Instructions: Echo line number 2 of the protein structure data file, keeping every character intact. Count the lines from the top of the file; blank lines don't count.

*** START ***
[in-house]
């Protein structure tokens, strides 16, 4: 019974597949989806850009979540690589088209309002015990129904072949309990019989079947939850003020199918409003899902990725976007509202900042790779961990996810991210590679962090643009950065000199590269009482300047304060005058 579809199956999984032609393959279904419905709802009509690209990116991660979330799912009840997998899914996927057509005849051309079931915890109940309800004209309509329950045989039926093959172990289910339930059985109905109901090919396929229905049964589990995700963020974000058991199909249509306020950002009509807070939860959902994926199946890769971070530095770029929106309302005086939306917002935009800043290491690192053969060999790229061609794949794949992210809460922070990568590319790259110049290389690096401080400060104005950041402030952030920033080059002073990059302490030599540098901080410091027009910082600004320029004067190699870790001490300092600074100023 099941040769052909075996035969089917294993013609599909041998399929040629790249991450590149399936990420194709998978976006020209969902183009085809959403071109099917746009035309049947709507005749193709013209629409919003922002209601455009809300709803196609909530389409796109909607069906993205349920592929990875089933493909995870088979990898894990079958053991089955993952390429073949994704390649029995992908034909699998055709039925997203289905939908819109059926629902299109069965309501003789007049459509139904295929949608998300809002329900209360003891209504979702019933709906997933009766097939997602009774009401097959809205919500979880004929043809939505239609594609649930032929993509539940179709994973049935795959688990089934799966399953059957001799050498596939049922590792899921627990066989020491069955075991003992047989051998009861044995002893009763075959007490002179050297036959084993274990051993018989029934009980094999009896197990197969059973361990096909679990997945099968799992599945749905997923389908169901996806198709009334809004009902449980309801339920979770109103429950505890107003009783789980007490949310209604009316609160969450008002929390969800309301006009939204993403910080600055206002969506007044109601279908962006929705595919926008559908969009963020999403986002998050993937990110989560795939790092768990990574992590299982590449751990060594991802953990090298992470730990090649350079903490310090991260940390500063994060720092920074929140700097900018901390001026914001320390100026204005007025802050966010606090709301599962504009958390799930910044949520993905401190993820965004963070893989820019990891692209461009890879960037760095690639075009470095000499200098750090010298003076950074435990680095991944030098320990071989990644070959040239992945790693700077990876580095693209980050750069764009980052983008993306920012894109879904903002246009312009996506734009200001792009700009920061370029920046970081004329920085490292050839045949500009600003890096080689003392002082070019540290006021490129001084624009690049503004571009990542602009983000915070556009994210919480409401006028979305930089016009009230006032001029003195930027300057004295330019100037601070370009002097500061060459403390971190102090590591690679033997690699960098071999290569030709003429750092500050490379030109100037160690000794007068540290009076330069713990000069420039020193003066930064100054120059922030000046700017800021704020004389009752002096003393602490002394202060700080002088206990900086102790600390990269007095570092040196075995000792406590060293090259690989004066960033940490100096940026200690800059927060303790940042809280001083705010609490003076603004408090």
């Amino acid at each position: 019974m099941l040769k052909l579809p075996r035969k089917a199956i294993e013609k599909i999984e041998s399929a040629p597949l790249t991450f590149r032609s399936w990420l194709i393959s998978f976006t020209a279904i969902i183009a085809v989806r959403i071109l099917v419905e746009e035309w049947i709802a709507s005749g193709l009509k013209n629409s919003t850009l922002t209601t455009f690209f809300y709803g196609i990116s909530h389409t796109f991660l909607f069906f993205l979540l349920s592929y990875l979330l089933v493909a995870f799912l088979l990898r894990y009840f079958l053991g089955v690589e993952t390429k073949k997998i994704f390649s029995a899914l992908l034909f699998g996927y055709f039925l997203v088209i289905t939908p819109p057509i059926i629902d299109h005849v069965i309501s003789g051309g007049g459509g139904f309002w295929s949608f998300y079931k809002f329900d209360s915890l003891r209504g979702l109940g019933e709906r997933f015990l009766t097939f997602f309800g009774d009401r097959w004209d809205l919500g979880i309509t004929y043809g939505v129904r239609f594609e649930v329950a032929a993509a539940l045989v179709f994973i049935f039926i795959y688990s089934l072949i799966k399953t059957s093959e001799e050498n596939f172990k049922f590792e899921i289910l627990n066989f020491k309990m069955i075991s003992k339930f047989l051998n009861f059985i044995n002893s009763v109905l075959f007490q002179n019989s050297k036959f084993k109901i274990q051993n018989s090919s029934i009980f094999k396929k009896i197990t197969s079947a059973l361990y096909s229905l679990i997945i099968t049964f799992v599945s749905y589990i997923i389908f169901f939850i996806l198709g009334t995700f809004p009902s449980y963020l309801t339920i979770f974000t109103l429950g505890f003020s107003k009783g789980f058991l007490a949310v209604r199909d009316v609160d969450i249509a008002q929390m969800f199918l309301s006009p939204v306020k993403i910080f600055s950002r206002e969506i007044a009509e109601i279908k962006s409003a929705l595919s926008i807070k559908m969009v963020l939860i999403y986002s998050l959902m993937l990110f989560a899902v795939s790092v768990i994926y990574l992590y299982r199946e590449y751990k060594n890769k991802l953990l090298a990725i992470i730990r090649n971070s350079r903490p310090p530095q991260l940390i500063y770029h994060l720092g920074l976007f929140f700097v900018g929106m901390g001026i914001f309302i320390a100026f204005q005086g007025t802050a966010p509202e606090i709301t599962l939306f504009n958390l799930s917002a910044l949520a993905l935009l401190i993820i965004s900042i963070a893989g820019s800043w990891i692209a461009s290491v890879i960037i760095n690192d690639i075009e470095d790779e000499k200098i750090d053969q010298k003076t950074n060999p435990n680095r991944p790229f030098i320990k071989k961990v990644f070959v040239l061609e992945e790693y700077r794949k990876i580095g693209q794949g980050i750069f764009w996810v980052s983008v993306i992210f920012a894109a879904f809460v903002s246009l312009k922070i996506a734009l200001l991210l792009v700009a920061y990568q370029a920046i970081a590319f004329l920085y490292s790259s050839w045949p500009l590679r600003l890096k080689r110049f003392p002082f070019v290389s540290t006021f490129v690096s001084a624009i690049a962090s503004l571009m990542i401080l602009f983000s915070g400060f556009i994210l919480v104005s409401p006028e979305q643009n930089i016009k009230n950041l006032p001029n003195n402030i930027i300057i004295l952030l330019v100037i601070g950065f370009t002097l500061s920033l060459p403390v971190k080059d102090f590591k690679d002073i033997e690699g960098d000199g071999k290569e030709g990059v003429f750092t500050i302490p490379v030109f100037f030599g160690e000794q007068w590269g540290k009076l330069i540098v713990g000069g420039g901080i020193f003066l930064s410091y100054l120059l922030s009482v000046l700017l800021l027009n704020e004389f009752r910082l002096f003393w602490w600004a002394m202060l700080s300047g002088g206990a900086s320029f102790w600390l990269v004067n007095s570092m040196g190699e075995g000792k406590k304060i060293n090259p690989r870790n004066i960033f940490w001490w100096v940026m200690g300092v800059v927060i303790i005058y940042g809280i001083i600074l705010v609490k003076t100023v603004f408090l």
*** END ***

């Protein structure tokens, strides 16, 4: 019974597949989806850009979540690589088209309002015990129904072949309990019989079947939850003020199918409003899902990725976007509202900042790779961990996810991210590679962090643009950065000199590269009482300047304060005058 579809199956999984032609393959279904419905709802009509690209990116991660979330799912009840997998899914996927057509005849051309079931915890109940309800004209309509329950045989039926093959172990289910339930059985109905109901090919396929229905049964589990995700963020974000058991199909249509306020950002009509807070939860959902994926199946890769971070530095770029929106309302005086939306917002935009800043290491690192053969060999790229061609794949794949992210809460922070990568590319790259110049290389690096401080400060104005950041402030952030920033080059002073990059302490030599540098901080410091027009910082600004320029004067190699870790001490300092600074100023 099941040769052909075996035969089917294993013609599909041998399929040629790249991450590149399936990420194709998978976006020209969902183009085809959403071109099917746009035309049947709507005749193709013209629409919003922002209601455009809300709803196609909530389409796109909607069906993205349920592929990875089933493909995870088979990898894990079958053991089955993952390429073949994704390649029995992908034909699998055709039925997203289905939908819109059926629902299109069965309501003789007049459509139904295929949608998300809002329900209360003891209504979702019933709906997933009766097939997602009774009401097959809205919500979880004929043809939505239609594609649930032929993509539940179709994973049935795959688990089934799966399953059957001799050498596939049922590792899921627990066989020491069955075991003992047989051998009861044995002893009763075959007490002179050297036959084993274990051993018989029934009980094999009896197990197969059973361990096909679990997945099968799992599945749905997923389908169901996806198709009334809004009902449980309801339920979770109103429950505890107003009783789980007490949310209604009316609160969450008002929390969800309301006009939204993403910080600055206002969506007044109601279908962006929705595919926008559908969009963020999403986002998050993937990110989560795939790092768990990574992590299982590449751990060594991802953990090298992470730990090649350079903490310090991260940390500063994060720092920074929140700097900018901390001026914001320390100026204005007025802050966010606090709301599962504009958390799930910044949520993905401190993820965004963070893989820019990891692209461009890879960037760095690639075009470095000499200098750090010298003076950074435990680095991944030098320990071989990644070959040239992945790693700077990876580095693209980050750069764009980052983008993306920012894109879904903002246009312009996506734009200001792009700009920061370029920046970081004329920085490292050839045949500009600003890096080689003392002082070019540290006021490129001084624009690049503004571009990542602009983000915070556009994210919480409401006028979305930089016009009230006032001029003195930027300057004295330019100037601070370009002097500061060459403390971190102090590591690679033997690699960098071999290569030709003429750092500050490379030109100037160690000794007068540290009076330069713990000069420039020193003066930064100054120059922030000046700017800021704020004389009752002096003393602490002394202060700080002088206990900086102790600390990269007095570092040196075995000792406590060293090259690989004066960033940490100096940026200690800059927060303790940042809280001083705010609490003076603004408090």